Like … I get using the legend of Prester John to teach about the Christian churches of Asia, which are not very well known in the west (indeed, I know very little about them other than that they existed and that there were a lot more Christians in medieval Asia than people tend to think). And I get using Prester John to teach about medieval Europe, since, after all, that was the society that invented him. But you’re not going to find some thing in medieval Asia or Africa that you can point to and say “aha, Prester John,” and even if you did it wouldn’t really tell you anything, since you’d have to drift so far from the story that they would barely be connected.
Let’s say the story of Atlantis really is inspired by the Thera eruption. That would mean that the story of an island in the Aegean that was badly damaged by a volcanic eruption in 1600 BC or so turned into the story of a continent in the Atlantic that sank beneath the waves thousands of years earlier. The two stories would have nothing to do with each other other than “a natural disaster happened.” Which is not exactly novel or exciting.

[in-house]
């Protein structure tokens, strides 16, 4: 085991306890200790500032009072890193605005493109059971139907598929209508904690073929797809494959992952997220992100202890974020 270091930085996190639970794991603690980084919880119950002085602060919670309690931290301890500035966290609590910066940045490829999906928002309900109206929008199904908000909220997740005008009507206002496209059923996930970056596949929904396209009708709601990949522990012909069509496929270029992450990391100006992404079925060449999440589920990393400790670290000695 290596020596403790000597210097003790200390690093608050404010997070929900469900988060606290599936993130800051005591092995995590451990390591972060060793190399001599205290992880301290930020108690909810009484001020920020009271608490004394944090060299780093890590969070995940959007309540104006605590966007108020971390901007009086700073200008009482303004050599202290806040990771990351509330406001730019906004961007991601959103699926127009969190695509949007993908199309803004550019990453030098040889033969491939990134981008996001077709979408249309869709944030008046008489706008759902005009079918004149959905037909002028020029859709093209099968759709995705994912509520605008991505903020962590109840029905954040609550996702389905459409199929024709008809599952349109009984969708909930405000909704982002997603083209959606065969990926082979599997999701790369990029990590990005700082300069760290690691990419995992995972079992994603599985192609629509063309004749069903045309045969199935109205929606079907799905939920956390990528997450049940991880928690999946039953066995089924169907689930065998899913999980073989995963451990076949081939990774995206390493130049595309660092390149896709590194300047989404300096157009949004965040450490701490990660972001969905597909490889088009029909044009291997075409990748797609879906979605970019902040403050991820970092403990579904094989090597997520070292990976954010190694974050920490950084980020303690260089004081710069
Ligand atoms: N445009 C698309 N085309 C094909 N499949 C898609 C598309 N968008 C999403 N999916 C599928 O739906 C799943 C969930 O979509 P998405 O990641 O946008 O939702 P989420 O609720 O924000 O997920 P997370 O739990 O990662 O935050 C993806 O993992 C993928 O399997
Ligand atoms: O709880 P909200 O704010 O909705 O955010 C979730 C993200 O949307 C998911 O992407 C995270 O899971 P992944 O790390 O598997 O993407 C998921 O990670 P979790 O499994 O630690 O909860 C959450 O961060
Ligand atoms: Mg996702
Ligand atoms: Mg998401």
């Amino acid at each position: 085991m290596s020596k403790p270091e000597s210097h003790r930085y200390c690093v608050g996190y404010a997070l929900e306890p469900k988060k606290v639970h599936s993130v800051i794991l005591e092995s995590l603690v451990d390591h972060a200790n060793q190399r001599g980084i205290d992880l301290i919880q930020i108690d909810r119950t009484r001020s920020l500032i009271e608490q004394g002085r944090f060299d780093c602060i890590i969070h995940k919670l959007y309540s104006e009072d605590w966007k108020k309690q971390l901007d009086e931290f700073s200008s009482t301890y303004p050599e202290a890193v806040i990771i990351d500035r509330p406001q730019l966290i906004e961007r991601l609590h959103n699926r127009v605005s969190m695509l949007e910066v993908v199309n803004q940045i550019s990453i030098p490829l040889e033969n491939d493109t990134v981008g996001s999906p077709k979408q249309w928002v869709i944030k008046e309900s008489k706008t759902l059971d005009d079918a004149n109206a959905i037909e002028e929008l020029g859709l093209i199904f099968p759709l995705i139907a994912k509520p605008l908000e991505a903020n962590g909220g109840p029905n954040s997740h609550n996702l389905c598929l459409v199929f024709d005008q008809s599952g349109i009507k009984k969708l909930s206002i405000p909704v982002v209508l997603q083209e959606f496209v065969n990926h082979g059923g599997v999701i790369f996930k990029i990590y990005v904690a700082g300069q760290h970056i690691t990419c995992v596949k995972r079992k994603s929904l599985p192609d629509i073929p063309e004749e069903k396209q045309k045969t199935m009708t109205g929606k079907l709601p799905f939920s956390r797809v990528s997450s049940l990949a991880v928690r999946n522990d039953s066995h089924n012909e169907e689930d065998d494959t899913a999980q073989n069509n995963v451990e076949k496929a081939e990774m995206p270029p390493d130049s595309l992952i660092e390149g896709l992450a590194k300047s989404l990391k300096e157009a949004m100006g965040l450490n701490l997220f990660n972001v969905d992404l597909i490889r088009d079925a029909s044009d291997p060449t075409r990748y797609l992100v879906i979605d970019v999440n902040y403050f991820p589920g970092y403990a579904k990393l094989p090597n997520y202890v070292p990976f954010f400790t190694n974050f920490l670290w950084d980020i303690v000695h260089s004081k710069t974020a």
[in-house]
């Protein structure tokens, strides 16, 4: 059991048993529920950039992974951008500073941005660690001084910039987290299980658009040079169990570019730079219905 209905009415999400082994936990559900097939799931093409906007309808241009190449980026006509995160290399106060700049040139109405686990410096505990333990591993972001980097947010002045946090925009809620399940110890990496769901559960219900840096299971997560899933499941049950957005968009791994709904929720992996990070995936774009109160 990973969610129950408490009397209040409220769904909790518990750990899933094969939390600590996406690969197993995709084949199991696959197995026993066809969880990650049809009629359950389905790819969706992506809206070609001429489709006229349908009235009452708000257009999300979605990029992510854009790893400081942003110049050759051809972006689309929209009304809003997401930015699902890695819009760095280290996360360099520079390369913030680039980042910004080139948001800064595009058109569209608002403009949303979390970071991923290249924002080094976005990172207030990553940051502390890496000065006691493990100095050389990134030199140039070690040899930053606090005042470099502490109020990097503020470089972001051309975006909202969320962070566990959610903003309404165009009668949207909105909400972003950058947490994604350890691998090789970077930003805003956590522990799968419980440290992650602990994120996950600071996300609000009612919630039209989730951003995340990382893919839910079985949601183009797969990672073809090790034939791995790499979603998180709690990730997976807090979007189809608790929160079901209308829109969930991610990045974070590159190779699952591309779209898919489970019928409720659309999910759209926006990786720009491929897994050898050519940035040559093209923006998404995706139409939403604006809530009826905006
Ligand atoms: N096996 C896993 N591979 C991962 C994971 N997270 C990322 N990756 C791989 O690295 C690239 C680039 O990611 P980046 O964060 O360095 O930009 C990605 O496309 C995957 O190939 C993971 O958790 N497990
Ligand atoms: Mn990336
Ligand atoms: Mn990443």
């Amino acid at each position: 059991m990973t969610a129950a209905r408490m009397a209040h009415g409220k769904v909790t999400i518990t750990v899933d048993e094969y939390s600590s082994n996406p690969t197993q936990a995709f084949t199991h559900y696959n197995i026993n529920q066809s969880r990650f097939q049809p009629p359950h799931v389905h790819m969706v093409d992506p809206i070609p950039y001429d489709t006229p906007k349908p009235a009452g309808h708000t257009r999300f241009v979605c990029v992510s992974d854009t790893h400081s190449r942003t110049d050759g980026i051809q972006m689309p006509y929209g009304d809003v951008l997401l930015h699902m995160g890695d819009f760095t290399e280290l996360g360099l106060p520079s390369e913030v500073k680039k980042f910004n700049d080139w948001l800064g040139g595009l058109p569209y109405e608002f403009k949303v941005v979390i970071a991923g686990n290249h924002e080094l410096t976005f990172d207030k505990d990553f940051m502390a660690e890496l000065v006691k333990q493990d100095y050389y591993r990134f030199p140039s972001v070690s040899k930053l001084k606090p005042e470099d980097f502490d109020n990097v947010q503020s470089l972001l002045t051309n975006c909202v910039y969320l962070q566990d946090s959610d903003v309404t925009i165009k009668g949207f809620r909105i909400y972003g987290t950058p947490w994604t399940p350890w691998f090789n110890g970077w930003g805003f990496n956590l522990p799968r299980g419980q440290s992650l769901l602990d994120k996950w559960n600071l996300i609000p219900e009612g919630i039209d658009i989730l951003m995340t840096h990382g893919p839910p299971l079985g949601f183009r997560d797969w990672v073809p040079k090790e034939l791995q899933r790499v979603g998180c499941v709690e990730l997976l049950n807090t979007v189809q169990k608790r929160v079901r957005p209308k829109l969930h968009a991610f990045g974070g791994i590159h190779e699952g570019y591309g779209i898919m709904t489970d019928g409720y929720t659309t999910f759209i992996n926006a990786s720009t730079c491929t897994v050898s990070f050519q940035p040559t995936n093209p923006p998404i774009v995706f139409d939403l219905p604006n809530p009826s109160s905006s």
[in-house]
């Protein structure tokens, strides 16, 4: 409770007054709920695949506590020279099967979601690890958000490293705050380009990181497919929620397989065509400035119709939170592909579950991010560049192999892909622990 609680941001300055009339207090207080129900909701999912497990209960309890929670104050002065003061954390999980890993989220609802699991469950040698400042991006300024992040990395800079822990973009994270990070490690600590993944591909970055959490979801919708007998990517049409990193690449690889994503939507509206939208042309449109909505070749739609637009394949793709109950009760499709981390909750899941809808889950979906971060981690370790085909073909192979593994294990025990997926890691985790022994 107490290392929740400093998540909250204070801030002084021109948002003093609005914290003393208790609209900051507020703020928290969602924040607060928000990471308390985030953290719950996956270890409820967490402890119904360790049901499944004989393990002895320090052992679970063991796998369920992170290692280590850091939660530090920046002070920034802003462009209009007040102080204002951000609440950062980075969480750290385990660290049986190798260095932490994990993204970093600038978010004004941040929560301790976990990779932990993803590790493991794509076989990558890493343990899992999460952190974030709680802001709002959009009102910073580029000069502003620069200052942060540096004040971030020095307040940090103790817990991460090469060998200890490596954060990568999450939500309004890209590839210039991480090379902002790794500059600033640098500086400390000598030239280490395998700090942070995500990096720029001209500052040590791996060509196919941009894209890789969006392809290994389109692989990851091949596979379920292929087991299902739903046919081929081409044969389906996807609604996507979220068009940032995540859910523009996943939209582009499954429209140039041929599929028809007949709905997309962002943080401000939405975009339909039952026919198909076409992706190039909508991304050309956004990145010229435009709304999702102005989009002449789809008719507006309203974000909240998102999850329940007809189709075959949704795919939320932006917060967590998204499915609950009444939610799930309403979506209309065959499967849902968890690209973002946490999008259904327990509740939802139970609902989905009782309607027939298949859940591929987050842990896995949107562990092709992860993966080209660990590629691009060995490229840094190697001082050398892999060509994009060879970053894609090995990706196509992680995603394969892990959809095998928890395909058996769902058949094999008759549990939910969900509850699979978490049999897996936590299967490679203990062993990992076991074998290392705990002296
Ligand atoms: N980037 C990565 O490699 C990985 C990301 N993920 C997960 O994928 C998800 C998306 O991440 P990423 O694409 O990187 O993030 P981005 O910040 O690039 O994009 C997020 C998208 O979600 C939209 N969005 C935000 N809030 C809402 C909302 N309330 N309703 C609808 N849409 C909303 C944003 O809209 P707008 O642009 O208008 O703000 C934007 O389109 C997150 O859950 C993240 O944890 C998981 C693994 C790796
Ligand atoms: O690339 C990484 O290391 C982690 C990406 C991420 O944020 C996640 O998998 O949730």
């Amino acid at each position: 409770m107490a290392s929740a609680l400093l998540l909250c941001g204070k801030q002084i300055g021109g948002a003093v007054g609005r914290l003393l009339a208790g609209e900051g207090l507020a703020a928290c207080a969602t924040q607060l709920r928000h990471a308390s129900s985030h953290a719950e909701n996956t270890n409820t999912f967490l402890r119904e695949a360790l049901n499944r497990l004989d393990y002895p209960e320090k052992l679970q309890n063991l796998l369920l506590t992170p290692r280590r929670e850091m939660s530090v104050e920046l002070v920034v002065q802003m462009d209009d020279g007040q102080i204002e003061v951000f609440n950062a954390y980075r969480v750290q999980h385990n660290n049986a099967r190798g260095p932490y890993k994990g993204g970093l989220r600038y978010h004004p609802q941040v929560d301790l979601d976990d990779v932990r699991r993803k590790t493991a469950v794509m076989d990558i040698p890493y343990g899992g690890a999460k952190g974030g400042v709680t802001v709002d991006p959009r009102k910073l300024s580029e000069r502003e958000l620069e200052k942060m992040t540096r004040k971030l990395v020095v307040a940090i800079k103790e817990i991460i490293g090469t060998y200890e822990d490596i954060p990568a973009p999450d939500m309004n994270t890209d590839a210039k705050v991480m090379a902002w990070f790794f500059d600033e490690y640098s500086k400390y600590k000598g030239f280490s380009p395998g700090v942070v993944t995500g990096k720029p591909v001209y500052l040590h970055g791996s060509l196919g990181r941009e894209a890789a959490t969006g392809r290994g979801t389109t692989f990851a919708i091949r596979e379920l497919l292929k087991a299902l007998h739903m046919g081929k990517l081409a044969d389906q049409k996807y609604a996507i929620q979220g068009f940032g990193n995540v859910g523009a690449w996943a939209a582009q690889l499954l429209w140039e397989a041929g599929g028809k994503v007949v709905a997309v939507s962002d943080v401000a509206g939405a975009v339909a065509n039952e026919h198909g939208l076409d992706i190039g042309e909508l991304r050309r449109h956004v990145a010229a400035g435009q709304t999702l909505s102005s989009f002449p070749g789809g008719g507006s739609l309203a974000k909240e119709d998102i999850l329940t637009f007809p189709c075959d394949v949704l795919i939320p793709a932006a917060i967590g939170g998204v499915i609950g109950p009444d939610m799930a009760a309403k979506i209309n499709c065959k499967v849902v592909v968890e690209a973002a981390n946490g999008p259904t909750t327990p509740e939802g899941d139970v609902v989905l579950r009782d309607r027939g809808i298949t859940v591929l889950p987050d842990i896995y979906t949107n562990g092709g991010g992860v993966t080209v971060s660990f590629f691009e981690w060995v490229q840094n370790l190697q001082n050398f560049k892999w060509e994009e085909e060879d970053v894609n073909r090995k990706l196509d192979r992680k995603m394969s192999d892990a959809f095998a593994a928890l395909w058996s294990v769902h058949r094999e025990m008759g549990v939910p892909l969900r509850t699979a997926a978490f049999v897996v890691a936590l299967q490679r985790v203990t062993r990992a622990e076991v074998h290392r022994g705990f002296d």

It’s the same with Arthur: so you find a Romano-British officer with a name that sounds a bit like Arthur. That doesn’t mean he’s “King Arthur.” Still no magic sword, no Holy Grail, no love triangle, no giants, no round table. It would be like proving that there was someone in Kansas in the 1930s named “Clark Kent.” It wouldn’t make him Superman, and it would be interesting only in what it told us about Jerry Siegel and Joe Shuster.
I can only imagine that when people look for historical origins for fantastic stories they’re hoping that a historical element will lend some legitimacy to the fantastic bits, and while I’m sympathetic to that idea I think they’re going to be disappointed.
Marco Polo is back on Netflix, and I’m still enjoying it within its own somewhat derpy terms. It takes the story of Marco Polo and uses it to ask the question “what would it be like if Game of Thrones had more kung fu?” The answer is about as fun as it sounds.
As I have said before, they found a way to make a stock Chinese historical soap-epic thing with a white guy in the lead role, although to be perfectly honest calling Marco the lead and putting his face on the promo images is a bit of an exaggeration. This show should really be called Kublai Khan, since Benedict Wong’s performance is the centre of the whole thing. And the fact that Marco is the nominal lead tends to obscure the fact — the remarkable fact — that this is an American TV show with one-count-’em-one white dude in it, which is … again, that’s not common, surely.